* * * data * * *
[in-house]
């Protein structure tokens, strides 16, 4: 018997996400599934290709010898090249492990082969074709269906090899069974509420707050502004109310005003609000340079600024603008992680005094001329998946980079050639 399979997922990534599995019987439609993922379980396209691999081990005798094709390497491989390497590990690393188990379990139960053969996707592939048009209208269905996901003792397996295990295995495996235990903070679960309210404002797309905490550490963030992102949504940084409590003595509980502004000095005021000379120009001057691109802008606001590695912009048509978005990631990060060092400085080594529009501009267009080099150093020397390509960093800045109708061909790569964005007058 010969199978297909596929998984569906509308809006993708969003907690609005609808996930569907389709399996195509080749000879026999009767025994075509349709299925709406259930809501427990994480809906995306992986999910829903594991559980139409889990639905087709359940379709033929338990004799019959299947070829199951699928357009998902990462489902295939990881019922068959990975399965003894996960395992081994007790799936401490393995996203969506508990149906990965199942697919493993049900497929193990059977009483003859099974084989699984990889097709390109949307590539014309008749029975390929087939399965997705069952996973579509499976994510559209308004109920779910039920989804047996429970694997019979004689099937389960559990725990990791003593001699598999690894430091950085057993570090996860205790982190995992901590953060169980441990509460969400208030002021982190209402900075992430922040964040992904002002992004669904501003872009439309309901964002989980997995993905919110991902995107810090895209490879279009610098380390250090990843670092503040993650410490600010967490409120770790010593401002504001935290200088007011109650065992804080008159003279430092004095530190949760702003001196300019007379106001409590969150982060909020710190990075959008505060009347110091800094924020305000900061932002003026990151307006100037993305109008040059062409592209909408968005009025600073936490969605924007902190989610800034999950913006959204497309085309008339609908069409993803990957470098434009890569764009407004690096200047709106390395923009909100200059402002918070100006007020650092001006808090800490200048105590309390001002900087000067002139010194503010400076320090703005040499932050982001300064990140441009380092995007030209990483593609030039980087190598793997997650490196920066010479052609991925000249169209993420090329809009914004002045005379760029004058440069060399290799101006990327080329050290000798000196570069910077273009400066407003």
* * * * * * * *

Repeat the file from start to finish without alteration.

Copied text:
[in-house]
């Protein structure tokens, strides 16, 4: 018997996400599934290709010898090249492990082969074709269906090899069974509420707050502004109310005003609000340079600024603008992680005094001329998946980079050639 399979997922990534599995019987439609993922379980396209691999081990005798094709390497491989390497590990690393188990379990139960053969996707592939048009209208269905996901003792397996295990295995495996235990903070679960309210404002797309905490550490963030992102949504940084409590003595509980502004000095005021000379120009001057691109802008606001590695912009048509978005990631990060060092400085080594529009501009267009080099150093020397390509960093800045109708061909790569964005007058 010969199978297909596929998984569906509308809006993708969003907690609005609808996930569907389709399996195509080749000879026999009767025994075509349709299925709406259930809501427990994480809906995306992986999910829903594991559980139409889990639905087709359940379709033929338990004799019959299947070829199951699928357009998902990462489902295939990881019922068959990975399965003894996960395992081994007790799936401490393995996203969506508990149906990965199942697919493993049900497929193990059977009483003859099974084989699984990889097709390109949307590539014309008749029975390929087939399965997705069952996973579509499976994510559209308004109920779910039920989804047996429970694997019979004689099937389960559990725990990791003593001699598999690894430091950085057993570090996860205790982190995992901590953060169980441990509460969400208030002021982190209402900075992430922040964040992904002002992004669904501003872009439309309901964002989980997995993905919110991902995107810090895209490879279009610098380390250090990843670092503040993650410490600010967490409120770790010593401002504001935290200088007011109650065992804080008159003279430092004095530190949760702003001196300019007379106001409590969150982060909020710190990075959008505060009347110091800094924020305000900061932002003026990151307006100037993305109008040059062409592209909408968005009025600073936490969605924007902190989610800034999950913006959204497309085309008339609908069409993803990957470098434009890569764009407004690096200047709106390395923009909100200059402002918070100006007020650092001006808090800490200048105590309390001002900087000067002139010194503010400076320090703005040499932050982001300064990140441009380092995007030209990483593609030039980087190598793997997650490196920066010479052609991925000249169209993420090329809009914004002045005379760029004058440069060399290799101006990327080329050290000798000196570069910077273009400066407003």